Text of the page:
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Economic Forum: World’s Least Competitive Economies in Africa

World Economic Forum
World Economic Forum
A new report released at the World Economic Forum meeting in Cape Town, South Africa, Thursday says most of the world’s least competitive economies are in Africa, meaning they do not have the level of productivity needed for prosperity.

The report says the continent’s robust pace of growth of more than 5% over the past decade has raised living standards amongst its population as observed in other regions with similar growth patterns.

The report, which defines competitiveness as a set of institutions, policies and factors that determine the level of productivity of a country, says Africa’s "deep and persistent" infrastructure deficit is a major impediment to developing trade and improving competitiveness.

“Africa needs well-structured networks linking production centres and distribution hubs across the continent to deepen regional trade and integration," says the report, which also questions whether Africa will be able to maintain “these impressive growth rates.”

But experts agree it's not all doom and gloom for the continent. They say almost half of African countries are attaining middle income status but the continent’s positive outlook is threatened by fluctuating commodity prices, rising inequality and youth unemployment.

Speaking at the forum, African Commission chairperson, Nkosazana Dhlamini-Zuma, said within 50 years, Africa, which celebrates 50 years of existence this month, will become a prosperous continent, with robust growth expected to continue.

Africa, said Dhlamini-Zuma, is working towards building a prosperous continent by identifying and investing in the continent’s assets, primarily its people.

President Donald Kaberuka of the African Development Bank (AfDB) told the forum African countries could learn a lot about development from the BRICS countries given how they have overcome their own growth challenges.

He identified Africa’s key challenges as politics, the effects of the global economy and infrastructure deficits.

Kaberuka said Africa needs to start funding its own development and reduce reliance on foreign aid through increasing savings and leveraging partnerships with organizations such as the proposed BRIC bank.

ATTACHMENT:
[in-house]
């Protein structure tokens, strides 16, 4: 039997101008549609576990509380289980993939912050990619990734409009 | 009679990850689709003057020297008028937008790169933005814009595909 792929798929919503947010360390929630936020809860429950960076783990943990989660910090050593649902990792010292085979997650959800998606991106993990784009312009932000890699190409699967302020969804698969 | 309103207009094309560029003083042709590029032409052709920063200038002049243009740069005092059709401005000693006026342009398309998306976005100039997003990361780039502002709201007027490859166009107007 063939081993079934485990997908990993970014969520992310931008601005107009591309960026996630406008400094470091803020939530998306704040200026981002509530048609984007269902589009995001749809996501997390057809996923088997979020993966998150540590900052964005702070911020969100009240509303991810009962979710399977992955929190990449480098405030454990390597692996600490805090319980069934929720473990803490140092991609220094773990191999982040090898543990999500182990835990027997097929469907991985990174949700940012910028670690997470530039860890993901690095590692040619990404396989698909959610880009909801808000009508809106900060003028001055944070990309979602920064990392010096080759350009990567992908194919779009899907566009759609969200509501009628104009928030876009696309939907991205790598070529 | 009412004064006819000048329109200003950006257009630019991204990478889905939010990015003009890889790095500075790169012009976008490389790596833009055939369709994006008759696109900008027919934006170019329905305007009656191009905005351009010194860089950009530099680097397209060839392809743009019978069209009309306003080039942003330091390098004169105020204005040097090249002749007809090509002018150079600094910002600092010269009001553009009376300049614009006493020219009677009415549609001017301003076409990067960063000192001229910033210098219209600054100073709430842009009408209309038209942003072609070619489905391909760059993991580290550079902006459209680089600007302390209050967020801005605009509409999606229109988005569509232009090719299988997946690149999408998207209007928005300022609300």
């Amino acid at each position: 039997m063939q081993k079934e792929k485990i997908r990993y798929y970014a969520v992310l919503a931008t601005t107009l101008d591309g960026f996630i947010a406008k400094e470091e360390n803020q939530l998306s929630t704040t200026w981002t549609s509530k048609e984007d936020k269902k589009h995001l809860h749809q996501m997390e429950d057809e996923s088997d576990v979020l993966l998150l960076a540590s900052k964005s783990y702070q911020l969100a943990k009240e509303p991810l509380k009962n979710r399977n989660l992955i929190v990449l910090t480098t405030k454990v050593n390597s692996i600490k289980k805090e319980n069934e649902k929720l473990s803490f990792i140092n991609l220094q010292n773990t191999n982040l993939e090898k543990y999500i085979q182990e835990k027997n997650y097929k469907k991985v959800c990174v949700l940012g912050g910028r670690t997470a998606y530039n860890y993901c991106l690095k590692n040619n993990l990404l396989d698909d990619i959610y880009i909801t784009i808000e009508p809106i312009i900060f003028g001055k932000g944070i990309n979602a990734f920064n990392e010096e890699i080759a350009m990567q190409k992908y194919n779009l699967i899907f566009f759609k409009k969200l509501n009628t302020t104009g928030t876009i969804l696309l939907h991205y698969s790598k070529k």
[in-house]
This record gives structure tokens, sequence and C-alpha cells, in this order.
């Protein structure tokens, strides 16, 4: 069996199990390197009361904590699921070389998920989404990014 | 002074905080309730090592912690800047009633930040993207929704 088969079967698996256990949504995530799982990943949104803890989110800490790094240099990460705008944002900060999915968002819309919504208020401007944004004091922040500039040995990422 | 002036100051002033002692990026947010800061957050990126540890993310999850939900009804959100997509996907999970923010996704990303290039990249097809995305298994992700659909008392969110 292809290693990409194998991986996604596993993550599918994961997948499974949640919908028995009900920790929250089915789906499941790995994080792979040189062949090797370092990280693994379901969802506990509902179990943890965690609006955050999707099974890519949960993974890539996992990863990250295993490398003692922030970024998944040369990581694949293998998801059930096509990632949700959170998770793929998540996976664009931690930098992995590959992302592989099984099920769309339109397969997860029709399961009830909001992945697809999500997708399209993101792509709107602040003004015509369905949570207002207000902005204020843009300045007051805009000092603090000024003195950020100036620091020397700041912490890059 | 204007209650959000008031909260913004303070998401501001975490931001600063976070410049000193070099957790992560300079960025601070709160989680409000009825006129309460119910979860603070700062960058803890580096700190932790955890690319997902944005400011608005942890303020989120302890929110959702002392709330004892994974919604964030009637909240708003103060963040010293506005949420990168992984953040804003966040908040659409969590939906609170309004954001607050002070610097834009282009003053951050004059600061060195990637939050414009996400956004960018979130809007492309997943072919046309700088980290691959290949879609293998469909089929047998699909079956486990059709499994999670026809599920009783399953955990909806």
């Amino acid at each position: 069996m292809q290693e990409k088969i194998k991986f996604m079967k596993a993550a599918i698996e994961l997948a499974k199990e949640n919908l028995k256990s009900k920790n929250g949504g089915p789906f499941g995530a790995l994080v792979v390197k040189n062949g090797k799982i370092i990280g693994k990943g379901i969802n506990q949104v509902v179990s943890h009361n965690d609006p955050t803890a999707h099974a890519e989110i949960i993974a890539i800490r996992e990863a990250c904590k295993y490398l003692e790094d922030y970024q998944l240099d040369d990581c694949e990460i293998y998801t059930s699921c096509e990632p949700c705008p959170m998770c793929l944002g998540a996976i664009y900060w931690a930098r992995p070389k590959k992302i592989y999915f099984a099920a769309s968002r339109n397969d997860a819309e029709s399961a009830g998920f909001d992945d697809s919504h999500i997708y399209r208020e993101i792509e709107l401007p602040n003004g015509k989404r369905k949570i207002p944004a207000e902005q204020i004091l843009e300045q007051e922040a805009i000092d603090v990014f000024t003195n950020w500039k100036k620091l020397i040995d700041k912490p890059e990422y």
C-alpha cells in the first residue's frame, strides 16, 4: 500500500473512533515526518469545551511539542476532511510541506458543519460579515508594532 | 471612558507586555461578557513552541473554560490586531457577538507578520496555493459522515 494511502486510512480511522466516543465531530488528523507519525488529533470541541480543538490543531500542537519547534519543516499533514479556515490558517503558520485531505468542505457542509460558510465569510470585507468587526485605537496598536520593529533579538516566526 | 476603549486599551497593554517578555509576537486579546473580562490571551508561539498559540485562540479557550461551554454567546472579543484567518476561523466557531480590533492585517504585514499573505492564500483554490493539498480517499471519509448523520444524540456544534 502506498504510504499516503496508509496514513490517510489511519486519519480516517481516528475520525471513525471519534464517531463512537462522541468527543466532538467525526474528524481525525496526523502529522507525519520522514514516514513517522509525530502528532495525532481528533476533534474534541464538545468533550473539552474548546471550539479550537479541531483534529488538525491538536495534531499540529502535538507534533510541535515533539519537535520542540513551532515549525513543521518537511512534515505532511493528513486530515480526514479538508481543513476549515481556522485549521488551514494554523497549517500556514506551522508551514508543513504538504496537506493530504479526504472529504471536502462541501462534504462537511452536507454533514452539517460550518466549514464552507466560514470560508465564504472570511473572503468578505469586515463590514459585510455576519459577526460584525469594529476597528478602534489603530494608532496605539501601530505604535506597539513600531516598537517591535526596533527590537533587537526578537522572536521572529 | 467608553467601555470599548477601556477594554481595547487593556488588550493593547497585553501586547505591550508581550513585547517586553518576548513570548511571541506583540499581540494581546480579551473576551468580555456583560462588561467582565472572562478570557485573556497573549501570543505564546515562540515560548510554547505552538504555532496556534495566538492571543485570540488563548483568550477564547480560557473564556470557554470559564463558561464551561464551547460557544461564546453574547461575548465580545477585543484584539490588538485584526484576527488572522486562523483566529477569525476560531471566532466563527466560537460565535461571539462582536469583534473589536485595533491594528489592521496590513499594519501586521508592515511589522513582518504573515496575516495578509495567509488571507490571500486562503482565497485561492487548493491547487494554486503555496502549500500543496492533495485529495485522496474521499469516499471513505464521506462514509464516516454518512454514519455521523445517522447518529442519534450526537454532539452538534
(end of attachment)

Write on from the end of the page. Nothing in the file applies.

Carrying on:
“We can transform the continent within a generation,” he added.

BRIC countries refers to the rapidly developing group of countries - Brazil, Russia, India and China.

Zimbabwe’s deputy Prime Minister Arthur Mutambara told VOA Thursday that leaders gathered at the forum in Cape Town agree that they need to deal with the challenges facing Africa urgently to eliminate poverty.

“We are saying Africa has so much potential and Africa can do a lot better but we are wallowing in poverty, we are suffering from underdevelopment,” said Mutambara.

“We are identifying the strategic constraints, strategic bottlenecks that we have in Africa so that we can deliver on Africa’s promise, emphasizing matters of regional intergration, beneficiation, good governance, the need to be masters of our own destiny… We can’t depend on aid from foreigners.”
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Commenting, Dr Roger Bates, a resident scholar at the American Enterprise Institute in Washington DC, said he was impressed by Africa’s growth rates.

But, he said, besides the good news Africa must deal urgently with the challenges of corruption and cronyism. “The most important thing is that governments provide the framework in which business can flourish rather than to try and micro-manage particular industries,” said Dr. Bates.
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About 1,000 international, government, political, business and civil society leaders are attending the three-day event at the Cape Town Convention Centre.

With its 2013 theme: “Delivering on Africa’s Promise", the forum provides a platform for participants to discuss Africa’s integration and commitment to a sustainable path of growth and development.

The leaders are also discussing issues such as accelerating economic diversification, boosting strategic infrastructure and unlocking Africa’s talents.

With expected growth of 5 per cent in 2012-2013, Sub-Saharan Africa continues its transformation from a developing continent to a hub of global growth.